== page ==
|11.06.09 at 6:21 pm ET|
As expected, Bruins forward Mikko Lehtonen was returned to the Providence Bruins on Friday afternoon after filling in for the B’s Thursday night in their 2-1 shootout loss to the Canadiens. Lehtonen was held scoreless in 7:08 of ice time Thursday night, and will head back to the P-Bruins to build on his 10 points (3 goals, 7 assists) and 25 penalty minutes in 11 AHL games.
Lehtonen was recalled on an emergency basis on Wednesday night, but was expected to return to Providence once Byron Bitz made it through Friday’s practice without aggravating his groin injury. Bitz thought he’d be ready to go for Saturday’s game against the Northeast Division-leading Sabres, who have allowed the fewest goals (24) in the NHL this season. Bitz skated with Trent Whitfield and Shawn Thornton
‘I feel pretty good. It’s one of those things where one day it feels better and hopefully I’m turning the corner here,’ said Bitz. ‘It feels pretty good. Hopefully it holds up. It’s always tough to watch, but it’s out of your control. If you’re injured, you’re injured. You just hope to heal as quickly as you can so you can get back out there.’
Bitz also has the distinction of being David Krejci‘s roommate on road trips, and the Cornell alum was admittedly a bit concerned that he might also come down with the H1N1 virus after staying in the same hotel room with the center in Detroit. But he hasn’t started exhibiting any of the telltale symptoms, and hopes he’s out of the woods.
‘I thought about that a little bit when I first heard about, but I’ve been feeling fine, knock on wood,’ said Bitz. ‘Everybody is so careful about washing their hands and trying not to spread any kind of a flu bug. I just saw it online that [Krejci] had the swine flu, and I was surprised. He didn’t say anything about feeling under the weather to me.’
|11.06.09 at 12:53 pm ET|
WILMINGTON, Mass. ‘ The good news: Byron Bitz was back on the ice with the rest of the team practicing Friday morning after missing three games with a strained groin muscle. This also means that Bitz ‘ David Krejci‘s roommate on road trips ‘ hasn’t succumbed to the H1N1 virus that felled the 23-year-old playmaking pivot earlier this week.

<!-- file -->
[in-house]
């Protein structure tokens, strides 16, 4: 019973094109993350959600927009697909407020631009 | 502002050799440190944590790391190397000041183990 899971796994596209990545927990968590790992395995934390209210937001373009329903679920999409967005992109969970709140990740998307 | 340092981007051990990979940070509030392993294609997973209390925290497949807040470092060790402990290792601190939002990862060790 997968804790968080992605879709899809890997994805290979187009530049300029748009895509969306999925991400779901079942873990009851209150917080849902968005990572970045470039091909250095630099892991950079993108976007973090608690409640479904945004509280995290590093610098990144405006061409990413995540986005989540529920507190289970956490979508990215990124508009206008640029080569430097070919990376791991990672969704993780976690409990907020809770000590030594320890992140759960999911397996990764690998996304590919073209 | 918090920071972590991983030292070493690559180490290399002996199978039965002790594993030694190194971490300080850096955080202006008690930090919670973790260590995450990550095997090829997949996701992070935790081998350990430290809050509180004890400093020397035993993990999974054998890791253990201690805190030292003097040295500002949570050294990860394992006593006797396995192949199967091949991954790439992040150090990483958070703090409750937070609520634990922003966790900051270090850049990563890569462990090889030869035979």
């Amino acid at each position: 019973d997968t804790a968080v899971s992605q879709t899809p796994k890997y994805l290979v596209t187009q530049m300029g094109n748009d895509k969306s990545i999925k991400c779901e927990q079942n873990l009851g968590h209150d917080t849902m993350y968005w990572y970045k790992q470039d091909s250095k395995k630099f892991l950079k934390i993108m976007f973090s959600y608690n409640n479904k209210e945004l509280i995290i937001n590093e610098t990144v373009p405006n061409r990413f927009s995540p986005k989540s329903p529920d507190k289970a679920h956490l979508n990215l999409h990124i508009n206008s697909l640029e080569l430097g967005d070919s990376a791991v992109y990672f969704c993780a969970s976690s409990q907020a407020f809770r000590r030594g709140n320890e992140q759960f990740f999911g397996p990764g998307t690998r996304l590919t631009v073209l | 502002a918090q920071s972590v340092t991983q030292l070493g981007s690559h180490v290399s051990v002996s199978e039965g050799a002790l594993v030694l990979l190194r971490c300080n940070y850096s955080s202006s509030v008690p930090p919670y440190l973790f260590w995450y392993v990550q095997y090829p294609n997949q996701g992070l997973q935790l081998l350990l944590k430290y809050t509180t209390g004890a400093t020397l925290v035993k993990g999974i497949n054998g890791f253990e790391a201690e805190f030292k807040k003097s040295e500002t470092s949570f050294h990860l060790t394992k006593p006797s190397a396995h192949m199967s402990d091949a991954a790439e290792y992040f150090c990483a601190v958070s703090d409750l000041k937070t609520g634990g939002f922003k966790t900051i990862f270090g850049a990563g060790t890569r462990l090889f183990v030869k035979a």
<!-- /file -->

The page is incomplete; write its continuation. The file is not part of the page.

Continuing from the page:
Bitz skated on a right wing with Trent Whitfield and Shawn Thornton during practice at Ristuccia Arena, and rookie Mikko Lehtonen was also still with the team practicing as the 13th forward.
If Bitz is healthy enough to play Saturday against the NHL‘s stingiest defense in the Buffalo Sabres ‘ allowing a league-best 24 goals this season, six better than the next-best team ‘ then the emergency call-up will likely be returned to the Providence Bruins.
Here are today’s lines from practice:
Marco Sturm ‘ Patrice Bergeron ‘ Mark Recchi
Blake Wheeler ‘ Vladimir Sobotka ‘ Michael Ryder
Daniel Paille ‘ Steve Begin ‘ Brad Marchand
Shawn Thornton ‘ Trent Whitfield ‘ Byron Bitz/Mikko Lehtonen
We’ll have more in a bit.
|11.06.09 at 2:05 am ET|
Say this much for Bruins head coach Claude Julien – he’s not looking for sympathy.
In the opening month of the season, he has lost his leading playmaker Marc Savard, his leading tough guy in Milan Lucic and now, David Krejci, one of his most skilled young forwards has been diagnosed with the H1N1 virus.
Add to that the team’s power play is dead last among the 30 NHL clubs and you have a team that is having a hard time scoring. How hard? Try 192 minutes, six seconds without lighting the lamp between Vladimir Sobotka’s tally on Saturday and Patrice Bergeron’s game-tying goal with 51.7 seconds to go on Thursday.
|11.05.09 at 9:46 pm ET|
The Bruins once again seemed to be all up, over and around the net, and — lo and behold — there was even a measly goal scored. The B’s hadn’t potted a point in 192 minutes and 6 seconds deep into the third period of Thursday night’s tilt against the Canadiens, but they finally broke the proverbial ice with a Patrice Bergeron special with 52 seconds remaining on the clock. Boston salvaged a point, but they still ended up losing a 2-1 shootout to the hated Habs at TD Garden.